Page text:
Published Jun 9, 2005
I'm not sure if you all remember your first really bad chaotic unorganized clinical day where everything seems to go wrong. I have a feeling I'll never forget today. It was such a mess. I did things today that were so dumb I never plan on fessing up because I'm so embarassed. I didn't harm the patient or even come close...I was just a complete disaster.
So anyway...I think it would be amusing for us all to fess up to the goofiest things we have done in clinical. I'll go ahead and start by listing mine...
-took oral temp with a rectal thermometer
-dropped one of the pt's pills in the garbage can as i was about to hand i to him... (instructor was not happy)
-spiked my ivpb with primary tubing and primed it
-pumped up my blood pressure cuff all the way before realizing my stethoscope was not on his arm (still not sure how this was even possible for me to forget)
Ok so that's enough for me...let's not be judgemental here :) I'm sorry if this post has been done before.
My pt had MRSA and CDIFF ...in isolation and we had precautions.
I took her milk carton and walked out of the room with it a few feet. I felt AWFUL! :uhoh21:
Imafloat, BSN, RN
This is so embarassing. There was no change in something, I can't even remember what. It looked like the nurse ahead of me had charted no D. I assumed it meant no difference, you know how everyplace has their own way of charting. My instructor was checking my charting and she said "what is no D?" I said, I think it means no difference, because it is the same as it was last time. My teacher then laughed at me and said that it wasn't a D it was a triangle for Delta. I felt like a dummy, LOL.
My worse clinical day had nothing to do with me though. It was a patient who had VRE so I had to do the mask, gown, and gloves everytime I went in her room. She thought it was fun to make me run errands for her, more cream for her coffee, etc... Her sister was also there who thought she knew everything about the medical profession. The patient needed her meds fed to her with pudding. The sister told me that I should mix all 8 pills into the pudding and feed it to her that way to make my job easier. I told her I wasn't allowed to do it that way and she got all huffy and said she was only trying to help me and she didn't understand why I couldn't do it her way. I explained to her that if something happened and I had to leave, or if I spilled the pudding that I needed to know what meds her sis had taken. She still wasn't satisfied, but she finally started being nice to me towards the end of the day. I was proud of myself for making it through that day, because keeping my cool is something that I am working really hard on.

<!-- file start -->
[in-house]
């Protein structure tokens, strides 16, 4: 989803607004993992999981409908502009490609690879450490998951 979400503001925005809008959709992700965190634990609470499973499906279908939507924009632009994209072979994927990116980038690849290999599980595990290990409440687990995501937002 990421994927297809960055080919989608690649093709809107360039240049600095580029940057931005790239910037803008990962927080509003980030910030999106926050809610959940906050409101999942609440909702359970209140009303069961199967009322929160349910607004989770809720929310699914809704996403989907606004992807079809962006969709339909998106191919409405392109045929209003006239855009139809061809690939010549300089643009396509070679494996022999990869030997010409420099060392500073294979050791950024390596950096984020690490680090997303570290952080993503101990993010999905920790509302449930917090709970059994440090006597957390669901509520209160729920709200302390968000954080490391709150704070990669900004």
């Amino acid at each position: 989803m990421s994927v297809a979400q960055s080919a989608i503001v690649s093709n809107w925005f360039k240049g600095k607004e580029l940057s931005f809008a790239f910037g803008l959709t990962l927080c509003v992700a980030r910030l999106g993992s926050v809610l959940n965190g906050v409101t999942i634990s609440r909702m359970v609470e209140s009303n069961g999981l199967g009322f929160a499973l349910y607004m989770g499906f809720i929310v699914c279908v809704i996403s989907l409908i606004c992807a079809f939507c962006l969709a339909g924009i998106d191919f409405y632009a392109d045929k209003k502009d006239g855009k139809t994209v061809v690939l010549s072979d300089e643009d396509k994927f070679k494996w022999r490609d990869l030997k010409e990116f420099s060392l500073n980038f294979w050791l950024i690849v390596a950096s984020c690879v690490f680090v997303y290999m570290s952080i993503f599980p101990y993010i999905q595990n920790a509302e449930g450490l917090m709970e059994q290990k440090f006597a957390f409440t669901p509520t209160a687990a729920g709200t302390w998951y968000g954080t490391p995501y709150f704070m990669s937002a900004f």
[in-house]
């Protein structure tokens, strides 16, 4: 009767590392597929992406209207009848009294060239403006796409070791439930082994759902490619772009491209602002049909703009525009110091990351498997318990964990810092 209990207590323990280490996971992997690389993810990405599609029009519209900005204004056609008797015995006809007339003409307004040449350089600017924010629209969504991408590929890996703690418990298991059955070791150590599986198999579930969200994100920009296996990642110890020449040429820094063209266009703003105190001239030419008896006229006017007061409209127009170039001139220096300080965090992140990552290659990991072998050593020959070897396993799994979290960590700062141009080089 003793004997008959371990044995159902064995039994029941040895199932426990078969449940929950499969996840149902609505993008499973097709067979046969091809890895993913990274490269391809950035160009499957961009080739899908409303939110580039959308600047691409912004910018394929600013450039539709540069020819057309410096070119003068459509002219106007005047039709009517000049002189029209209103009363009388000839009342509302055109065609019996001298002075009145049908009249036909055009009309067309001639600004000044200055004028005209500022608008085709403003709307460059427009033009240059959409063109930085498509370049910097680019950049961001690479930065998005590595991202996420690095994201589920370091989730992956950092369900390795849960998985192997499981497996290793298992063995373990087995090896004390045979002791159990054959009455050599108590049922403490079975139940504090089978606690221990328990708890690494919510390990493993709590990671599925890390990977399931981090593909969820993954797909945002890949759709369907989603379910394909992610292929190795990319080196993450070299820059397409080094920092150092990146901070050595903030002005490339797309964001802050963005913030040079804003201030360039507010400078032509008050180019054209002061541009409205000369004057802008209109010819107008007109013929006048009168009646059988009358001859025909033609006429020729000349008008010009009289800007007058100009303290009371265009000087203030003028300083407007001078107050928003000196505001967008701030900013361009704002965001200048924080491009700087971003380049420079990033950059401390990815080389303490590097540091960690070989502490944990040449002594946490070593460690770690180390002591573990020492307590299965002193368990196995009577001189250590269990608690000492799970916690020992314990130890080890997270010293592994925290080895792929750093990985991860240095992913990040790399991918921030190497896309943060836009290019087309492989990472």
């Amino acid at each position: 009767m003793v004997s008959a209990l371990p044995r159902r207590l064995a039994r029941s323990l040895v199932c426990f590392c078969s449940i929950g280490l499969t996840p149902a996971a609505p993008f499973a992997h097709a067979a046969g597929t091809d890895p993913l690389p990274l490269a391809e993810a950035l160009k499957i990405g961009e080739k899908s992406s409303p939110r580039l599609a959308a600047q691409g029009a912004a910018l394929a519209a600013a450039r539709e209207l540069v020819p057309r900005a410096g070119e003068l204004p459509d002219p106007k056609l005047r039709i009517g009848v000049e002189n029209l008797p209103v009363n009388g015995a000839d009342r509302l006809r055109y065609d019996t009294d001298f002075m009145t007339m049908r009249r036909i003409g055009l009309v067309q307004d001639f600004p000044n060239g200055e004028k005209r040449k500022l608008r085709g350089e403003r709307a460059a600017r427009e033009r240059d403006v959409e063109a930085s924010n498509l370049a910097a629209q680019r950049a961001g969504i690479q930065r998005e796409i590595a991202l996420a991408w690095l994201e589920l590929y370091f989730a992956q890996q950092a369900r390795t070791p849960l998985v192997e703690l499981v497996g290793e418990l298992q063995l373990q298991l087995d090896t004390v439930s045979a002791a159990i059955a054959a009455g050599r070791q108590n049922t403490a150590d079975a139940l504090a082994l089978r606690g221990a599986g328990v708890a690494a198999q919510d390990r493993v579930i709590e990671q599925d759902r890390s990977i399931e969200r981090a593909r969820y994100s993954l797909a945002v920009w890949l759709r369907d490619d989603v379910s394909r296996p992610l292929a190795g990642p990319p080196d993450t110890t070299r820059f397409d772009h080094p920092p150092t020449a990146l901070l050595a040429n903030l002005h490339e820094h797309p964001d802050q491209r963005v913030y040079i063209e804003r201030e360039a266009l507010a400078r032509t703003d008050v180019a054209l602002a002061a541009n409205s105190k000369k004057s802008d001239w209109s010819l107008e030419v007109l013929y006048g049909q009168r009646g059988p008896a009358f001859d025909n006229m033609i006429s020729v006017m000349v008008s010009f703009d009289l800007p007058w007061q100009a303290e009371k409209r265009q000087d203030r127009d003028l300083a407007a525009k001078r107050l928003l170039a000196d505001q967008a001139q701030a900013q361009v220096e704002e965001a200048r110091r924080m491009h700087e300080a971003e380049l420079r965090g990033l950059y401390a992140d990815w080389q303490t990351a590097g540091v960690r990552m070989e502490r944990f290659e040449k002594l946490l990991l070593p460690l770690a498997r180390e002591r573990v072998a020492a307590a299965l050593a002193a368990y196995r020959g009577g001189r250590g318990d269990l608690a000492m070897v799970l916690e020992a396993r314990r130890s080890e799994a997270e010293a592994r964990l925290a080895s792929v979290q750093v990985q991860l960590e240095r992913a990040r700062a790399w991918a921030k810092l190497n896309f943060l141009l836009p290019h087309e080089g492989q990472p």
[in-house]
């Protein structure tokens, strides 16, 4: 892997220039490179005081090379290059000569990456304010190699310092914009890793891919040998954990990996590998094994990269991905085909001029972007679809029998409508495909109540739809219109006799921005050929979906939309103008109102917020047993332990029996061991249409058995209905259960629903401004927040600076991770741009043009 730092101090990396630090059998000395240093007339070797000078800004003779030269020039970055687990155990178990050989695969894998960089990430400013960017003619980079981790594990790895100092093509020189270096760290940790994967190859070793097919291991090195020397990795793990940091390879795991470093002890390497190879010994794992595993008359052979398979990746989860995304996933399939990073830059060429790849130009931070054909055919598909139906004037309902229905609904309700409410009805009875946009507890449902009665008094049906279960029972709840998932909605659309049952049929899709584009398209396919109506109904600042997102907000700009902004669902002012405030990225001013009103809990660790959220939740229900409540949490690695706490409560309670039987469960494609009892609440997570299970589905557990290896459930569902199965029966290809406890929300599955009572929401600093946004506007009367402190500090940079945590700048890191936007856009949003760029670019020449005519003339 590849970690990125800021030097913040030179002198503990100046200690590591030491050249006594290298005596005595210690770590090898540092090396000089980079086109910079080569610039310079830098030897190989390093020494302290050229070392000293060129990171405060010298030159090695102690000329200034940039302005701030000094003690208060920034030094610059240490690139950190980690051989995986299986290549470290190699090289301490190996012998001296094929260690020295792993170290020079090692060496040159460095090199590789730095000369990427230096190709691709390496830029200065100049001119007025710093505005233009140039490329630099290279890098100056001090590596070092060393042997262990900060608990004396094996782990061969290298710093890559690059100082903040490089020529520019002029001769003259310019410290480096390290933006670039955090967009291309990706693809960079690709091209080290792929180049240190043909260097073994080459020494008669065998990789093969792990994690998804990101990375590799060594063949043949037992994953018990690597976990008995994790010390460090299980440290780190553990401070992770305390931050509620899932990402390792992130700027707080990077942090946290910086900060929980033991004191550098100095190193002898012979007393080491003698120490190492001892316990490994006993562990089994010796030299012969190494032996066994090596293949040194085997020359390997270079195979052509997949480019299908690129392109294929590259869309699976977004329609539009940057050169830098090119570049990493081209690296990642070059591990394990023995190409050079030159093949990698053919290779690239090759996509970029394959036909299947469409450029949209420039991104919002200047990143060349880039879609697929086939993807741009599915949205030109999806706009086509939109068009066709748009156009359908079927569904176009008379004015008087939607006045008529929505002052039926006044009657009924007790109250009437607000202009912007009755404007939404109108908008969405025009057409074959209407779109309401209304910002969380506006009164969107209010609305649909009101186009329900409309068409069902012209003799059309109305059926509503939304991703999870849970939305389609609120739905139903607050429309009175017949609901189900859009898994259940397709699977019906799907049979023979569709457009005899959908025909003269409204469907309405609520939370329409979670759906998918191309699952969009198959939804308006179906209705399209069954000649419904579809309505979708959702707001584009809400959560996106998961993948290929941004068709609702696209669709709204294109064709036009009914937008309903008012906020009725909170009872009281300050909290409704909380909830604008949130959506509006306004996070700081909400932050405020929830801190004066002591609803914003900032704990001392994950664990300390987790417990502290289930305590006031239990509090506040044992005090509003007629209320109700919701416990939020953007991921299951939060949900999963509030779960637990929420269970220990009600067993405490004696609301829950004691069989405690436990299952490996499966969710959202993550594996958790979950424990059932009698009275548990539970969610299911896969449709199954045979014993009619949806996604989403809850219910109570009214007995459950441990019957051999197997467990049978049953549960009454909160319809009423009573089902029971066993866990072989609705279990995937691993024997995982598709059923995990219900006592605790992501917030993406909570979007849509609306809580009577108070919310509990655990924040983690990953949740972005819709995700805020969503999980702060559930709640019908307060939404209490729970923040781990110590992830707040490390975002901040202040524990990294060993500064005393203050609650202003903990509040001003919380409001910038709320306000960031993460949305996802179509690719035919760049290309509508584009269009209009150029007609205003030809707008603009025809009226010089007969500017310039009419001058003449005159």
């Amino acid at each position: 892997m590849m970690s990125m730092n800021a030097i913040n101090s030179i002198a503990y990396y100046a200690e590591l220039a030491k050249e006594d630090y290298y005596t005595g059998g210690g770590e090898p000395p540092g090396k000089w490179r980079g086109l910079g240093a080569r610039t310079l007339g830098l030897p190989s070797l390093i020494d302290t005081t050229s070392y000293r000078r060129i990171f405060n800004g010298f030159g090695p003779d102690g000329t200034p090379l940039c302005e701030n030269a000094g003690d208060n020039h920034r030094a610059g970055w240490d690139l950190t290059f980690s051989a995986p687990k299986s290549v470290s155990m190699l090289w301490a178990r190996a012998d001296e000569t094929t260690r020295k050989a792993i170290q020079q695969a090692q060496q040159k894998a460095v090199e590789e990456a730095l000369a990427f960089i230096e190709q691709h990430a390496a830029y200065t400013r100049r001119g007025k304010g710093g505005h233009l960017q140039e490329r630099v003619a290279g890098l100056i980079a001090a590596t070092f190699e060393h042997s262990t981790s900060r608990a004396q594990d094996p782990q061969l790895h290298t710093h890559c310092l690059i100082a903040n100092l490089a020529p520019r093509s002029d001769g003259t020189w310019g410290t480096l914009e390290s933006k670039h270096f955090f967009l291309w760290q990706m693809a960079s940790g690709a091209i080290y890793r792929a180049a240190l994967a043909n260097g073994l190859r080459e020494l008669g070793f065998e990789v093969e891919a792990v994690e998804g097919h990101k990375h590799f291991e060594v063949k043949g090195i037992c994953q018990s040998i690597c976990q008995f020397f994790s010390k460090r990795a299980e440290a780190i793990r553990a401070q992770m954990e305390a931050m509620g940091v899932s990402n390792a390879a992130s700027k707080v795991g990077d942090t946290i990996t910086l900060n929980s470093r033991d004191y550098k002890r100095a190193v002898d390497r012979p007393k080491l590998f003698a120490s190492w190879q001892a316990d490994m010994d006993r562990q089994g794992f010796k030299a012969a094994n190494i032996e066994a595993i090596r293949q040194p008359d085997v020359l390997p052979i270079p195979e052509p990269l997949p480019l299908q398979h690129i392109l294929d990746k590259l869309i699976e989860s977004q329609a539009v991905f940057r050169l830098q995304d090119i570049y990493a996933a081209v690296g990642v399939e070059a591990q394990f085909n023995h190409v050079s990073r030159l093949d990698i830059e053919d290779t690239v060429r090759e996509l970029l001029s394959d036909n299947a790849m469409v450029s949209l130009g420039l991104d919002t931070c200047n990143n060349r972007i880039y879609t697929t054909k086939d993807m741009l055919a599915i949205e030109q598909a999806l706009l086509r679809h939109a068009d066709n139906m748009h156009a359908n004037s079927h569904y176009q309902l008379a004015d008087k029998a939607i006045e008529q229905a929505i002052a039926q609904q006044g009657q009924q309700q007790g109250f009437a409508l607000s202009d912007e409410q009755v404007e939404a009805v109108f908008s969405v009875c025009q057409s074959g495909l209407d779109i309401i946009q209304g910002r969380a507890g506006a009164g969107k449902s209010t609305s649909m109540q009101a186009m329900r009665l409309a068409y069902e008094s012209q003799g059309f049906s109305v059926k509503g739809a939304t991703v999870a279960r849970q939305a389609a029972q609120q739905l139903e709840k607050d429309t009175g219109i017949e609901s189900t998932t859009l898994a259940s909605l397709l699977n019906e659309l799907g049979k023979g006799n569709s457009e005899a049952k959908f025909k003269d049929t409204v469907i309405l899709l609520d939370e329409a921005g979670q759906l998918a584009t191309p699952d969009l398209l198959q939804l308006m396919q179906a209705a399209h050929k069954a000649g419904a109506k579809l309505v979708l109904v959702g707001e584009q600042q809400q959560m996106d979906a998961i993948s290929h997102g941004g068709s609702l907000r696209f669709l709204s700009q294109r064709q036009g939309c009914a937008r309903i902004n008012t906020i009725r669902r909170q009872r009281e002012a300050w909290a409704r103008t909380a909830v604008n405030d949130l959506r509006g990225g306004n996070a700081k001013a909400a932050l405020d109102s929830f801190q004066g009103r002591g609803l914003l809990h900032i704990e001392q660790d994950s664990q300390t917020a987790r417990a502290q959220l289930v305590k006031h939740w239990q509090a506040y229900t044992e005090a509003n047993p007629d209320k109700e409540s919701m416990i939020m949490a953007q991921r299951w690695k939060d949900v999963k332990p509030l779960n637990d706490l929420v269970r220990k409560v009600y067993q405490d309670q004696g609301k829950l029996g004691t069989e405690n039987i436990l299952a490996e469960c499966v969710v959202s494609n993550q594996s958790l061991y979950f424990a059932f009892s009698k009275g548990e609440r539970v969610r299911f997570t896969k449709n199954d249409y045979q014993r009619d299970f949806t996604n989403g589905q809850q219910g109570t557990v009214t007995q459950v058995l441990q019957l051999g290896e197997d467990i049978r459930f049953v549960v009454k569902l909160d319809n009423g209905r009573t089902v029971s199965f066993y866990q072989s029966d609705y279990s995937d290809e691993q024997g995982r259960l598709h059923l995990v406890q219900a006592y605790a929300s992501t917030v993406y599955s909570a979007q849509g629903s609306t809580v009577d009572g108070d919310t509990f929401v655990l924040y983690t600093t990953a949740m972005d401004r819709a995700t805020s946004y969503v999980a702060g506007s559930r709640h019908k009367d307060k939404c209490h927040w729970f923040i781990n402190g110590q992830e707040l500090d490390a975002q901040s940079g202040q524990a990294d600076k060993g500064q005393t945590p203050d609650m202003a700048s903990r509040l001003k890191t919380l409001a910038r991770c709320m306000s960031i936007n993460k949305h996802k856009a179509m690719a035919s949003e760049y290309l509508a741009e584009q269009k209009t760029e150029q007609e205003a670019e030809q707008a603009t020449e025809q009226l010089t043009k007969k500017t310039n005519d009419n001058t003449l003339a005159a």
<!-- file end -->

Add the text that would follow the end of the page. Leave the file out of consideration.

This happened today. I was sitting with a pt during my volunteer duty today and since we arn't allowed to look at the chart as volunteers..I had no idea if he could drink unassisted and no nurses in sight except for a PCA who said he could. So I gave him an apple juice with straw...I looked over 5 seconds later and he was sputtering with apple juice coming out his nose !
Ends up the PCA was wrong. Lesson: Wait for the nurse...even if the guy is BEGGING for juice.
Not a clinical but man did it touch home.
In psych placement (community) I had a pt who was needing help to remember what day it was so he could remember to take his meds each day. Basically he was not taking enough meds to keep him out of hospital and was getting to the end of his supervised medication period. So I suggested that he go to the store next door every afternoon and check the date on the newspaper, and then come directly home and take his meds from the right bay in his dosette box. I said that not only would this be helpful to help him remember the day of the week, but it would also give him a great opportunity to exercise everyday.